Aptose CEO Rice (R) with CEO Joo Jung-myeong of Crystal Genomics, Seoul, 2018. A milestone payment ceremony at CG, from which Aptose licensed malignancy-associated pan-tyrosine kinase inhibitor CG'806 for global development ex-Korea.
As we noted in our recent JPM coverage, Aptose plans to submit to the FDA an investigational new drug application (IND) later this month for CG'806. Rice and senior vice president and chief financial officer Gregory Chow appeared in fine form and upbeat recently in San Francisco at bioweek. Ever the perfectionist, ever attuned to detail, Rice had recently completed personally drafting the CMC portion of the application. Without voicing any particulars, Chow expressed optimism that 2019 would see meaningful gains in both institutional involvement in Aptose share ownership and analyst coverage of the company; we noted that analysts ostensibly new to the Aptose situation seemed to be positively chomping at the bit to comment and express interest at the company's recent KOL event, featuring Gleevec developer and Aptose SAB chairman Brian Druker, MD, director of OHSU's Knight Cancer Institute in Portland, Oregon.
The Trump-driven government shutdown has raised some concerns among BioPub readers about timeline delays, and we reached out to Rice this morning about that situation. "Regarding the FDA," he said, "the entire biotech industry is watching their actions. We too are hopeful that the government shutdown will not impact the CG'806 review process," but he was quick to add he can give little formal guidance right now. The FDA is said to be operating with about 40 percent of its staff showing up for work, and to be honoring "grandfathered" commitments to review matters pertaining to drugs in development. Whether circumstances will delay FDA completion of the CG'806 IND review just can't be known at present.
First--in-class and "founder" agent ibrutinib (Imbruvica) faced negative news this morning: Johnson and Johnson ($JNJ) and AbbVIe ($ABBV) have announced today that the drug will fail to attain a seventh formal indication in pancreatic ductal adenocarcinoma. Recent trials were disappointing. Famously difficult to treat, pancreas cancer may harbor tyrosine kinase malignancy drivers that resist ibrutinib, and many such tyrosine kinases exist; likewise, as a covalent inhibitor, ibrutinib may cultivate resistant tumor, often rather rapidly.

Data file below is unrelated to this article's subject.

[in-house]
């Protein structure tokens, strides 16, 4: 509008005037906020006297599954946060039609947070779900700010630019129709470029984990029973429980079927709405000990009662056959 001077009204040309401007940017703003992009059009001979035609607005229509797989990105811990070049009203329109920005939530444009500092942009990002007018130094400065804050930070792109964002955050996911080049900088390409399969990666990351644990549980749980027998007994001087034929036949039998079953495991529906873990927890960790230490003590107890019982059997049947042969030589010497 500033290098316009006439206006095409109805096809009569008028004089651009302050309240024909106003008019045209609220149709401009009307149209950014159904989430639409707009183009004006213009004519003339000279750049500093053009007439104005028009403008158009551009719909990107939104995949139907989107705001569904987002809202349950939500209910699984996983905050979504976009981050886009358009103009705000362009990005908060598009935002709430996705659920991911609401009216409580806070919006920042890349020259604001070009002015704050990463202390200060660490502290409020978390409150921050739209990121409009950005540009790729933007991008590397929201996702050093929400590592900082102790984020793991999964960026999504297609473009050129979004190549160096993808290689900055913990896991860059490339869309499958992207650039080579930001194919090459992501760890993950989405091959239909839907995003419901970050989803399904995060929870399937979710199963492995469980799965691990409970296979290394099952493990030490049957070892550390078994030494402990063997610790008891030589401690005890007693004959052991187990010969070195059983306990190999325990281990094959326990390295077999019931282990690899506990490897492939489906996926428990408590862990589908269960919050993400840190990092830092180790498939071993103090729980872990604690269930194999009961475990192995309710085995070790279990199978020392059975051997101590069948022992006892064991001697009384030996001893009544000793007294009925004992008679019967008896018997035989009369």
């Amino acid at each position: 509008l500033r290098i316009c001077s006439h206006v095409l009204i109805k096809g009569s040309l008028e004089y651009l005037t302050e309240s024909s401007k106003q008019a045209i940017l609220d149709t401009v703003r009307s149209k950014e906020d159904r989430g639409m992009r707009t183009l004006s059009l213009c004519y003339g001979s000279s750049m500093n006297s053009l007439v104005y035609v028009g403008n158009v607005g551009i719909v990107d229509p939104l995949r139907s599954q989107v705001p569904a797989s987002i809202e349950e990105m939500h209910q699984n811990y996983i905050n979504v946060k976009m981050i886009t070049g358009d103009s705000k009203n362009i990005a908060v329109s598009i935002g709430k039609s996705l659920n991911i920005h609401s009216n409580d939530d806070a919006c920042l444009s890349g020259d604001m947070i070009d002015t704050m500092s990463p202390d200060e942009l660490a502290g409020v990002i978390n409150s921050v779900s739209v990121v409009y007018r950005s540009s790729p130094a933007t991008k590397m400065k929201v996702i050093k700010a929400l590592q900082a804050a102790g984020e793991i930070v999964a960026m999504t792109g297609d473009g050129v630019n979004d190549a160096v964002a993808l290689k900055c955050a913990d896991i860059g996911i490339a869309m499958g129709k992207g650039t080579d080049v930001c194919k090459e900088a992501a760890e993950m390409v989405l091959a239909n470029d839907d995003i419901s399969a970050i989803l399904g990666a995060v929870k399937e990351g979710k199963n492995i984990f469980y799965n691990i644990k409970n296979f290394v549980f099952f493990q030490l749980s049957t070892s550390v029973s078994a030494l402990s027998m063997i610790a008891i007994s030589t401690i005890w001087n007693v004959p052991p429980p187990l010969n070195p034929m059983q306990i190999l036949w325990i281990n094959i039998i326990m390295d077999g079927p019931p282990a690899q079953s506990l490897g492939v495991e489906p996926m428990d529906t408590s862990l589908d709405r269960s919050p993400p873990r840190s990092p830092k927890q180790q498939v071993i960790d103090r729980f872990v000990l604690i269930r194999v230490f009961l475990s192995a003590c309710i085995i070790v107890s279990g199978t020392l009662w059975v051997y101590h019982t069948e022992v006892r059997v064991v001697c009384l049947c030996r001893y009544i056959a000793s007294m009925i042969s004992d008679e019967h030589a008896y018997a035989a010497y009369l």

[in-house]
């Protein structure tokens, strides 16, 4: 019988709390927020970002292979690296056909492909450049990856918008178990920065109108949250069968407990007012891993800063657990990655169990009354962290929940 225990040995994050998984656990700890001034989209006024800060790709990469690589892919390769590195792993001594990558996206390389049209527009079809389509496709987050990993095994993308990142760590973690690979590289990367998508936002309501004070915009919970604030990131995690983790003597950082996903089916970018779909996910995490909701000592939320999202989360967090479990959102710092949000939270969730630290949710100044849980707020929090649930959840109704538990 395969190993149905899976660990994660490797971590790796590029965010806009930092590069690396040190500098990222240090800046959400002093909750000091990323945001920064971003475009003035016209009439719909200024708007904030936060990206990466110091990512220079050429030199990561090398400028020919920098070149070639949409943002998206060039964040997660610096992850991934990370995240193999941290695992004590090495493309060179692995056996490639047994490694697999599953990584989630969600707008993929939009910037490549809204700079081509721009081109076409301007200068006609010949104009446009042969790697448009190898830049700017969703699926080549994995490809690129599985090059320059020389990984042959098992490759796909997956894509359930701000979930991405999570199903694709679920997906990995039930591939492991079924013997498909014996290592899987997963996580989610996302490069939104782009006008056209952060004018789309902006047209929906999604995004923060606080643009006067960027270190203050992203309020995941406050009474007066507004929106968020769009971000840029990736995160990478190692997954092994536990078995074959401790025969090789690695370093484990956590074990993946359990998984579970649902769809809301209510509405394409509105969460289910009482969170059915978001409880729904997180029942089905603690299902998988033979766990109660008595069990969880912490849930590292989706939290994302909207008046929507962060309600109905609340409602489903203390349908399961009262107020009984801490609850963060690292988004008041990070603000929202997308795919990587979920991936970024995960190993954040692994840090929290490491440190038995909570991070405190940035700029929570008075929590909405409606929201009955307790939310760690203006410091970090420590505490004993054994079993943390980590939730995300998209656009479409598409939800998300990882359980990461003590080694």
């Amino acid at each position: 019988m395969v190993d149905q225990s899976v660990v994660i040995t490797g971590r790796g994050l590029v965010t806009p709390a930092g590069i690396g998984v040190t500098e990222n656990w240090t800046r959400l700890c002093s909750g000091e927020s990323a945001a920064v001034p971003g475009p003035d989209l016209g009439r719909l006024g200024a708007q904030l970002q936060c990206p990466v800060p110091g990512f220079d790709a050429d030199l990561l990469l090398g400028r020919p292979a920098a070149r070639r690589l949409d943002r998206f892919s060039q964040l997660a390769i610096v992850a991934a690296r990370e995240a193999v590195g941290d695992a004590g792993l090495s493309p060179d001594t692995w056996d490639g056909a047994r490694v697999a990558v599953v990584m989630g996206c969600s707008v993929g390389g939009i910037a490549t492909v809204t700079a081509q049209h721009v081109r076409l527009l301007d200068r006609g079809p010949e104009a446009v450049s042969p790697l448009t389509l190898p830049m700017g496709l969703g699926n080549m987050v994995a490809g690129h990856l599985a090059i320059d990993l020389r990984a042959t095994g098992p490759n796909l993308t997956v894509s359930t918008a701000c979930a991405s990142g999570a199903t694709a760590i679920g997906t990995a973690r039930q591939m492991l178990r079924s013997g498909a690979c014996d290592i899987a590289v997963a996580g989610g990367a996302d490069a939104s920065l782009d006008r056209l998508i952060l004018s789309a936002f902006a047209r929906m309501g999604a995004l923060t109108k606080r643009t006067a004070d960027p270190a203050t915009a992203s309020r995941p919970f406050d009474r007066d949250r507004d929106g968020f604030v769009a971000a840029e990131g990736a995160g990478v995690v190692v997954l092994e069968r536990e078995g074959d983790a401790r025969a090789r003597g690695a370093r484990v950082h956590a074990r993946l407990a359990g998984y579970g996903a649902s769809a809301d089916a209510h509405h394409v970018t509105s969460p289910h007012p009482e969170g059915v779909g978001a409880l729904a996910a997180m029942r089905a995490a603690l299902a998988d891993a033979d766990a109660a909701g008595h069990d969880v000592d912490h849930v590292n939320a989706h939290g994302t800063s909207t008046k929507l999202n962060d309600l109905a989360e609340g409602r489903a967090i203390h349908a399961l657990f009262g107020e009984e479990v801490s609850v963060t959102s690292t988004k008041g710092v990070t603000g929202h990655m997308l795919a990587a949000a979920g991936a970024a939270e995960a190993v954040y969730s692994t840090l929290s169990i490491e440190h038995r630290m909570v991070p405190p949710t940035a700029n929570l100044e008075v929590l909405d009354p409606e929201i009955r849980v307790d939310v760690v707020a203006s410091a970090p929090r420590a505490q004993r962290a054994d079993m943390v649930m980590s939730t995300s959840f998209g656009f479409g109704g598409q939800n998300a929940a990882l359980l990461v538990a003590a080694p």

CG'806 from Aptose is a non-covalent inhibitor efficacious at surprisingly low drug concentrations against Bruton's tyrosine kinase (BTK, also covered by ibrutinib) and FLT3, a tyrosine kinase found in perhaps a third of AML patients and one prone to be present in mutant and resistant forms. Rice's initial interest in CG'806 was wooed by how the drug is active against such divergent tyrosine kinases; BTK and FLT3 structurally have little in common, but both succumb readily to CG'806; Rice's intuition has led to the discovery that CG'806 has activity against the entire kinome of malignancy-associated tyrosine kinases, including a plethora of resistant and mutant forms of these enzymes found uniquely in individual patients. While roughly half of patients dosed with ibrutinib have to discontinue that drug within 6 months of initiating therapy with it because of toxicity (toxicities were manifest in pre-clinical animal studies of ibrutinib but also deemed par for the course with a cancer drug), CG'806 thus far has evinced no genomic, metabolic, organ or hematologic toxicity in laboratory animals, even at stratospheric doses.
Regarding the Imbruvica and pancreatic cancer announcement, Rice said, "It’s no surprise, as pancreatic cancer is the graveyard for so many agents and patients." AbbVie decided to pursue this potential indication only relatively late in ibrutinib's development cycle, and likewise, pursuing CG'806 use in vexing solid tumors such as pancreatic cancer is not in Aptose's near-term plans. The company seeks shots on goal as early as this year in AML and B-cell malignancies, where vast early promise is apparent from patient-derived xenograft models. Rice regards success in this arena as the most expeditious path for rewarding shareholders. Down the line, given world and time enough, he concedes that "it may be that CG-806 hits a sufficient number of pathways to truly affect pancreatic cancer," but doesn't want to jeopardize the business model by turning to such scenarios now, fraught as they are with risks of failure, including risks of failure unrelated to drug efficacy.
In San Francisco, Rice and Chow were clearly animated, even giddy, that CG'806's advent into the clinic now draws so near.
"2019 is going to one incredibly interesting year for Aptose," Rice said.
Disclosures: Of equities mentioned the author has a long position in $APTO and will not trade in $APTO shares for 7 business days following publication of this column. This article is not a recommendation for investment in Aptose shares and does not solicit the reader to so invest. The article is intended to facilitate but not replace due diligence by each would-be investor in $APTO stock. Copyright 2019 BioPub and the author; may not be reproduced without permission. BioPub and its editorial board have no business relationship with either Aptose Biosciences or its officers.